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The Frana—December 1963

In December 1963 one of the most destructive episodes of Craco’s frana event occurred.  Contemporary newspaper articles give us an understanding of the events.  

The first article appearing on December 7th raises concern with two-thirds of the town being impacted and states: “the situation remains grave …”

December 8th found the following report: “…The landslide…moves slowly …and covers ten acres of land…The houses involved in this area are a hundred. Twenty-five are at risk, so that the mayor has already issued the first evacuation orders…The town is situated…on gravel and clay. It has a population of just over 1700 inhabitants divided into 380 families.” 

Then on December 11th the news turned worse: “a dense rain, falling for more than twenty-four hours…the landslide movement…was further exacerbated…The landslide affecting the village has extended to other buildings, so much so that some owners of houses on DeCesare and Alighieri streets reported injuries to their buildings…Craco is on the list of towns to be consolidated at the expense of the state. Approximately eighty percent of the buildings have damages.”  

It continued the next day on December 12th: “The rainfall has increased the concerns…the landslide has abruptly moved further…damaged homes increase and orders for evacuation of about forty were issued…It is a painful spectacle: the household goods are transported…from homes… Even those who still have a house in good condition, do not hide their fears.”

On  December 16th harsh conditions continued to be reported: “Violent gusts of wind…Craco remained in the dark due to failure of the electricity grid…two more orders for eviction were issued for homes at risk.”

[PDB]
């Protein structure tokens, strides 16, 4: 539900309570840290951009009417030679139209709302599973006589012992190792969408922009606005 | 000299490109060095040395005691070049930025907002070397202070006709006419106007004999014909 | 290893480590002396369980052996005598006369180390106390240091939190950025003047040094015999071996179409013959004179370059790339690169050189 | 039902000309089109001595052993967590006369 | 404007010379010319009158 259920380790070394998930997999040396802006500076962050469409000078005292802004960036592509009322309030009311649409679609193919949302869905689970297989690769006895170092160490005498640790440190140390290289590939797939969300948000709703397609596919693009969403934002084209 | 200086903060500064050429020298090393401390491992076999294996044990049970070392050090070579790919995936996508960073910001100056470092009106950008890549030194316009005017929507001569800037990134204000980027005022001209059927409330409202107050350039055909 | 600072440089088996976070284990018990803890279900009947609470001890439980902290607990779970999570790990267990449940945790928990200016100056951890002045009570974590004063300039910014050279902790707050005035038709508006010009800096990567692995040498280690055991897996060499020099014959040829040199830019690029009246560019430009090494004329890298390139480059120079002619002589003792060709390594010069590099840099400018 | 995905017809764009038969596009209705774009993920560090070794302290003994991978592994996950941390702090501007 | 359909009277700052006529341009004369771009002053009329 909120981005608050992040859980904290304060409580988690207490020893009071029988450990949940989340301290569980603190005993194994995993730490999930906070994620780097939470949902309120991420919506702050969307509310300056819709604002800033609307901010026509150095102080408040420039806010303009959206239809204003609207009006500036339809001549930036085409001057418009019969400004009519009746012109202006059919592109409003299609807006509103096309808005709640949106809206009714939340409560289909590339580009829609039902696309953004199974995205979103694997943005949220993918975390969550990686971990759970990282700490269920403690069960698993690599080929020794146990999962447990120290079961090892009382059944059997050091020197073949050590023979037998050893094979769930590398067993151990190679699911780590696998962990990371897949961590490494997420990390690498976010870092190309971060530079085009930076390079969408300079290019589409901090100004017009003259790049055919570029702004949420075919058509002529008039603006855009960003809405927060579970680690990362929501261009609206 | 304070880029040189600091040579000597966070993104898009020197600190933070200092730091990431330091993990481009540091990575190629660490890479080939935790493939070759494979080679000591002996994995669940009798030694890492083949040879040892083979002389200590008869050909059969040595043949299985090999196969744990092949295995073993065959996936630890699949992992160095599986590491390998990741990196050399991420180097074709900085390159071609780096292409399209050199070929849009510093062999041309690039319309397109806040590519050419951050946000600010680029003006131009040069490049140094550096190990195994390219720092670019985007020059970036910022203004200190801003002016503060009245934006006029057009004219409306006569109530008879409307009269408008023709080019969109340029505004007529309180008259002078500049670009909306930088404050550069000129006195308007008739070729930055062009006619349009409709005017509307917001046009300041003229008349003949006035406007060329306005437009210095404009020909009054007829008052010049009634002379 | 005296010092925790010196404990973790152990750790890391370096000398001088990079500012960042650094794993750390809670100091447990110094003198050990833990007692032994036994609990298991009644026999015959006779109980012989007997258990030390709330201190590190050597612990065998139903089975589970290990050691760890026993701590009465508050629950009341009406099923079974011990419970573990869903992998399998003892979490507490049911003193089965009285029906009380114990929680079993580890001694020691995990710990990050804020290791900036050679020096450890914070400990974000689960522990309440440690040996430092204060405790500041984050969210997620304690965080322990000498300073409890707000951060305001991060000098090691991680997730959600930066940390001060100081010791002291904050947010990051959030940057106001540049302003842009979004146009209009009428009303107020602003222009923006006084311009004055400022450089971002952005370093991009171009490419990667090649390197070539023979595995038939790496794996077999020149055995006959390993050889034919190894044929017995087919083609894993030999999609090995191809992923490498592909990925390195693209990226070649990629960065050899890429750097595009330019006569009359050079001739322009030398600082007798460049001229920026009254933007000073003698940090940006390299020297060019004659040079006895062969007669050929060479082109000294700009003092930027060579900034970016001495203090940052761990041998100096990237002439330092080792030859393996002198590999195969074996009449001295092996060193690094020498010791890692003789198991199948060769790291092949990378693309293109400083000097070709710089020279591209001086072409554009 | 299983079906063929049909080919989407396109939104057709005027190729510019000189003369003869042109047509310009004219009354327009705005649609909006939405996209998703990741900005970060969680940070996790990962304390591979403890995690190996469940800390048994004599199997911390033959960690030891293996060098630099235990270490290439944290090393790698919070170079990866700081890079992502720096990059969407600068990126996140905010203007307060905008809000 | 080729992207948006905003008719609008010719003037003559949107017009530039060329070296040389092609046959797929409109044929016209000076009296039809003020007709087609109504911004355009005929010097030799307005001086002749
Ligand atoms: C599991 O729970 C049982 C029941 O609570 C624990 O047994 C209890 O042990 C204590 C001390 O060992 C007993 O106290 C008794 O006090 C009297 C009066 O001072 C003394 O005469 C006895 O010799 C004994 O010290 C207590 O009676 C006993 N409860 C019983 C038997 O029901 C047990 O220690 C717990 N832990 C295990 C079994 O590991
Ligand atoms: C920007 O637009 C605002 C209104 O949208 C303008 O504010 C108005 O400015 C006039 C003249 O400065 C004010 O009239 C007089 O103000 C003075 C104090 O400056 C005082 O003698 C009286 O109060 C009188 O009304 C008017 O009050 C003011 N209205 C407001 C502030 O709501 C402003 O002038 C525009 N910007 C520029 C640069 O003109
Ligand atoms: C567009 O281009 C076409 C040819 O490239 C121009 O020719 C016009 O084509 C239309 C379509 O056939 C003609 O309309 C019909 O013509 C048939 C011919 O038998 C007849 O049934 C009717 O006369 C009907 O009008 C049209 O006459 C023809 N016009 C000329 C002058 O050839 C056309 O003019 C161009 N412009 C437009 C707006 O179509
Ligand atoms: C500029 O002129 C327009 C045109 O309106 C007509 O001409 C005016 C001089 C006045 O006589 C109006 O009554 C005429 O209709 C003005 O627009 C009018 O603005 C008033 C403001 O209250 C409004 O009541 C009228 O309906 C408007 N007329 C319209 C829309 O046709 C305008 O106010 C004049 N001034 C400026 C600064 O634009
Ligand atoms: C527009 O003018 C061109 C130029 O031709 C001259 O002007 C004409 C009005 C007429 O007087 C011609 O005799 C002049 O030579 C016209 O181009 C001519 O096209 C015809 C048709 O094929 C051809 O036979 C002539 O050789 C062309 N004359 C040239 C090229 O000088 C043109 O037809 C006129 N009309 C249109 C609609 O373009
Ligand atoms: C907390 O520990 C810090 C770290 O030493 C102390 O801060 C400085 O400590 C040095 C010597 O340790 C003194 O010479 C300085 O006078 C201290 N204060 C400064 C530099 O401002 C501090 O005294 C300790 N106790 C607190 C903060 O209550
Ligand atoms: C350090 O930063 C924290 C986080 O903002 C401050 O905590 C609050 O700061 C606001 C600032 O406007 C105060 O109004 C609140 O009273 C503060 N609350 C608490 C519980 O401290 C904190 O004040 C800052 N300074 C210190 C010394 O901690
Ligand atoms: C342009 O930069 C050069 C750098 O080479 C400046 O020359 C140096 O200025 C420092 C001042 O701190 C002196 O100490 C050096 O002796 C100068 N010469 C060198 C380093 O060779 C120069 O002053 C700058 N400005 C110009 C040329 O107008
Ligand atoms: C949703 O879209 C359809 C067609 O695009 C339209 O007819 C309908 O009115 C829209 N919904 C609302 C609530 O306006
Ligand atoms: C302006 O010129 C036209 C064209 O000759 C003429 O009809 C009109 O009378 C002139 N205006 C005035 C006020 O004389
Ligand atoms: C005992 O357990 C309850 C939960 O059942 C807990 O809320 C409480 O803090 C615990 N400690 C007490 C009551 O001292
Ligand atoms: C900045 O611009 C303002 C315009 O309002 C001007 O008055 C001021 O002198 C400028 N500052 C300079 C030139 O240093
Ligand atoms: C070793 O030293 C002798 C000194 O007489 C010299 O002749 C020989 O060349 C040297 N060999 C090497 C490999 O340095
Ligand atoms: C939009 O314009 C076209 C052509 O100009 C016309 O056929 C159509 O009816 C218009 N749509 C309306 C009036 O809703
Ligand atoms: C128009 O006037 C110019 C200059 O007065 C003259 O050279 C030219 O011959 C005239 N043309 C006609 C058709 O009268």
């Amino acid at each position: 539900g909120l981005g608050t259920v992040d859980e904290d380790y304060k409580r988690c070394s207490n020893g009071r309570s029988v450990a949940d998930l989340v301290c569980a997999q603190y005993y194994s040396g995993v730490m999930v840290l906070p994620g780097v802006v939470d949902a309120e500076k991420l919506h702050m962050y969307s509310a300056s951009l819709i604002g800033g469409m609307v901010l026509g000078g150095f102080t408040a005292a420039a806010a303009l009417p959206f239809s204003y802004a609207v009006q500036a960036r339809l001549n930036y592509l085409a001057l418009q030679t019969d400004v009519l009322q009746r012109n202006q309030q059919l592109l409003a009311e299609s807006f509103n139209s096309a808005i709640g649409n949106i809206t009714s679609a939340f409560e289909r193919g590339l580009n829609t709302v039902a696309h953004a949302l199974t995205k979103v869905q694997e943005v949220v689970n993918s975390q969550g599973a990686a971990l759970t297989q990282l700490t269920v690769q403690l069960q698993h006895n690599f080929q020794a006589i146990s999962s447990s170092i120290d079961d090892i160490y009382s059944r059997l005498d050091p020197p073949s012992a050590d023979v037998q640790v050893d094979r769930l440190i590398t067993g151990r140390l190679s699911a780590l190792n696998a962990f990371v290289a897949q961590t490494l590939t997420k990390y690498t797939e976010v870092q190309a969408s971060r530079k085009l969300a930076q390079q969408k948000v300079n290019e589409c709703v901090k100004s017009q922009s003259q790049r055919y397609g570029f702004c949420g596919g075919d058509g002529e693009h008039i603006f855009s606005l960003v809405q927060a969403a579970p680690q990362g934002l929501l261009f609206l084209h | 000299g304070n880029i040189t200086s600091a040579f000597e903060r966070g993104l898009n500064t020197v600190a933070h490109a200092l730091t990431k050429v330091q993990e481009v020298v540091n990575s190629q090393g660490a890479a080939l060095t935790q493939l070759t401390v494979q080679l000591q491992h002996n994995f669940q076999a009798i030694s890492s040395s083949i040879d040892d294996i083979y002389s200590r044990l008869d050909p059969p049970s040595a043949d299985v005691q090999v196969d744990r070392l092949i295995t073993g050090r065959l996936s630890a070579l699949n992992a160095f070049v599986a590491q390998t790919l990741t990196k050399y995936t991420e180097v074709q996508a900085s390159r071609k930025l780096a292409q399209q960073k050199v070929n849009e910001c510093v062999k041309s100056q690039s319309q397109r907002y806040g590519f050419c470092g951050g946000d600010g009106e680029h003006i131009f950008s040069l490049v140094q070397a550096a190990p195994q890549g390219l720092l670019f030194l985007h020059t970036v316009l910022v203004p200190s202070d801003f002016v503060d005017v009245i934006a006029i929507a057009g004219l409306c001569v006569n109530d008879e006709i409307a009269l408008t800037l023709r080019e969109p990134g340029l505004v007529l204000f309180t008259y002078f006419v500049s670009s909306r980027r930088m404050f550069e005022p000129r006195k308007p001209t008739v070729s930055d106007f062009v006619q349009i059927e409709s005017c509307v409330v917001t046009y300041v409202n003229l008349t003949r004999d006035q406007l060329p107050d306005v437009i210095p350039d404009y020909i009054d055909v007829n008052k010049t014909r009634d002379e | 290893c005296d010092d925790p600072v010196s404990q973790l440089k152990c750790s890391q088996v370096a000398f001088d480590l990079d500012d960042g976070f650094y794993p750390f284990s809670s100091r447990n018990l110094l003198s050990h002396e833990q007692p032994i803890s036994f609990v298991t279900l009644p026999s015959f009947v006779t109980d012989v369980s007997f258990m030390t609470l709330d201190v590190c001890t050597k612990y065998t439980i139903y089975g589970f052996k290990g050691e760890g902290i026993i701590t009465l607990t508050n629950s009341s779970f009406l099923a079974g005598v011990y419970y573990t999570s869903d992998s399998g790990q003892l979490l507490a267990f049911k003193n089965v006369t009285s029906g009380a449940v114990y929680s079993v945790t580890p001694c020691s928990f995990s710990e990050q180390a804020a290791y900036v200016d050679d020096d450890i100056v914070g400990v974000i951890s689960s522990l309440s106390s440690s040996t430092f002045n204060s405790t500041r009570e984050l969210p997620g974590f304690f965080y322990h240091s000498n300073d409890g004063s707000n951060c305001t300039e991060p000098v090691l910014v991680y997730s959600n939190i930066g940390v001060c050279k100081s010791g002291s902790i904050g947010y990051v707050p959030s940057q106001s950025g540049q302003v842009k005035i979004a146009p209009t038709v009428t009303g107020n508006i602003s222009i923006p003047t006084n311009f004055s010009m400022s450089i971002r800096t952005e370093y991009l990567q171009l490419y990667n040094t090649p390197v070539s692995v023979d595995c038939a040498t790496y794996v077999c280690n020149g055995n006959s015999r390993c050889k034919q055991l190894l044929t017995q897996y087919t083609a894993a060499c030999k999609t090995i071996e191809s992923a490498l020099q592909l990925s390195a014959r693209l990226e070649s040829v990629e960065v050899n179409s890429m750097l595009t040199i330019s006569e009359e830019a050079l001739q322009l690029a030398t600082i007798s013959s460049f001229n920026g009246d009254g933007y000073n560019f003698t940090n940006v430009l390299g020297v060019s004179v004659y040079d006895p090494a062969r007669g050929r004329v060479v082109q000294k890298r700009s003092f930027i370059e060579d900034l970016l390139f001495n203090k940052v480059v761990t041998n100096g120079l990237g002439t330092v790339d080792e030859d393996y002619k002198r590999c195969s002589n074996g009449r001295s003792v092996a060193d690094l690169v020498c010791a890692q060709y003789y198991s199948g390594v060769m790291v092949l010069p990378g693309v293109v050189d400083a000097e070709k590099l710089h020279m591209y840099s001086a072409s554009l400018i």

The December 21st articles provide: “Christmas is coming. The people, however, are sad and worried about the serious threat of landslides…Craco residents live in a day by day state of panic…” 

Then on December 30th: “News that instead of dissipating fears…has increased. In essence, the landslides are of two different intensities. The first and largest includes the southern facing center of the town and the other is slower but no less worrying. The hopes of a temporary containment are in the large arched wall built along Route 103, which almost surrounds the town. The wall although solid, has a central bulge…and would lead to landslides of significant quantities, the destruction of many homes…The situation…to safeguard public safety…raises many moral and economic problems of considerable scope: Can a small town of 1700 people be evacuated? What would remain of the old town? Absolutely nothing. Then there are serious apprehensions of the owners of houses (cost and the sacrifices of generations), who see their property at risk and do not know if they have adequate compensation or urgent rehabilitation works envisaged by authorities…”

We know the subsequent events and results but also recognize that even after all these years there is a resilient spirit to somehow bring Craco Vecchio a rebirth.

This article was originally published in The Craco Society Newsletter, July 2009.

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